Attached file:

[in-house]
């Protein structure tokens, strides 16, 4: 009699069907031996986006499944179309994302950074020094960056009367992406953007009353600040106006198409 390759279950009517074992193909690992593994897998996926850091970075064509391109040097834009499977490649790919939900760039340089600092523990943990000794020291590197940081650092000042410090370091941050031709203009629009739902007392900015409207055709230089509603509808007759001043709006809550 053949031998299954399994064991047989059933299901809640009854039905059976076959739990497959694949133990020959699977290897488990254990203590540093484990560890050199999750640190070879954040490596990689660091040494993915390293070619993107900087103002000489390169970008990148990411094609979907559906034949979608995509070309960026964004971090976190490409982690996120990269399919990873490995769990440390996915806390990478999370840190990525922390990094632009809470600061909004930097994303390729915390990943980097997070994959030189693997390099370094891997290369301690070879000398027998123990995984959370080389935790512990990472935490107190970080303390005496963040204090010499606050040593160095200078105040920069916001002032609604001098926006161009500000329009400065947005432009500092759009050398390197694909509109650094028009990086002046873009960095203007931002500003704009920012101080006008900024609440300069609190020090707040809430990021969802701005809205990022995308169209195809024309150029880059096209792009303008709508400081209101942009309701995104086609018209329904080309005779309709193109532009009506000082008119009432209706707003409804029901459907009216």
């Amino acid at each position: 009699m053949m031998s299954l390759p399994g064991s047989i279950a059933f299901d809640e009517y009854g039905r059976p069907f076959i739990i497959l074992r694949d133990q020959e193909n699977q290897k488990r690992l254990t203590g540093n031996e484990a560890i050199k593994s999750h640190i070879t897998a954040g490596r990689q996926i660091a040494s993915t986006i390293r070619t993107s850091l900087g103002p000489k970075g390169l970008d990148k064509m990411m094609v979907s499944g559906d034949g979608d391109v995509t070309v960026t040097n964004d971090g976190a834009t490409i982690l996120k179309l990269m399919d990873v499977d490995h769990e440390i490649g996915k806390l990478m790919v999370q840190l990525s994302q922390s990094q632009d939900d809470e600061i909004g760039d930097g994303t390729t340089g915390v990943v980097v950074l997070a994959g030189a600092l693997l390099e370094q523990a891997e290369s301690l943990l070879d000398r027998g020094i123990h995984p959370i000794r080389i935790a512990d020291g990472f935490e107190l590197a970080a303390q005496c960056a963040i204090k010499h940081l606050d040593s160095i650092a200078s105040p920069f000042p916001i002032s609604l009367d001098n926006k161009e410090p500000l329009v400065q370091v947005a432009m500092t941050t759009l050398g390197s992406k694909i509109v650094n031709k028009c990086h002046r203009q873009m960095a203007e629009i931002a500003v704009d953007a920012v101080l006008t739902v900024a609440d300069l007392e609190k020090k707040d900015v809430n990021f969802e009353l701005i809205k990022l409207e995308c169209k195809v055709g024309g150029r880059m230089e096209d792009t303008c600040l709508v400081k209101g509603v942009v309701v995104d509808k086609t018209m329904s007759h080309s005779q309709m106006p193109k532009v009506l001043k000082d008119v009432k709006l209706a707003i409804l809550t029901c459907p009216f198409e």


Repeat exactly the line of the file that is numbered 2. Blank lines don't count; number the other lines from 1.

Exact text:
């Protein structure tokens, strides 16, 4: 009699069907031996986006499944179309994302950074020094960056009367992406953007009353600040106006198409 390759279950009517074992193909690992593994897998996926850091970075064509391109040097834009499977490649790919939900760039340089600092523990943990000794020291590197940081650092000042410090370091941050031709203009629009739902007392900015409207055709230089509603509808007759001043709006809550 053949031998299954399994064991047989059933299901809640009854039905059976076959739990497959694949133990020959699977290897488990254990203590540093484990560890050199999750640190070879954040490596990689660091040494993915390293070619993107900087103002000489390169970008990148990411094609979907559906034949979608995509070309960026964004971090976190490409982690996120990269399919990873490995769990440390996915806390990478999370840190990525922390990094632009809470600061909004930097994303390729915390990943980097997070994959030189693997390099370094891997290369301690070879000398027998123990995984959370080389935790512990990472935490107190970080303390005496963040204090010499606050040593160095200078105040920069916001002032609604001098926006161009500000329009400065947005432009500092759009050398390197694909509109650094028009990086002046873009960095203007931002500003704009920012101080006008900024609440300069609190020090707040809430990021969802701005809205990022995308169209195809024309150029880059096209792009303008709508400081209101942009309701995104086609018209329904080309005779309709193109532009009506000082008119009432209706707003409804029901459907009216």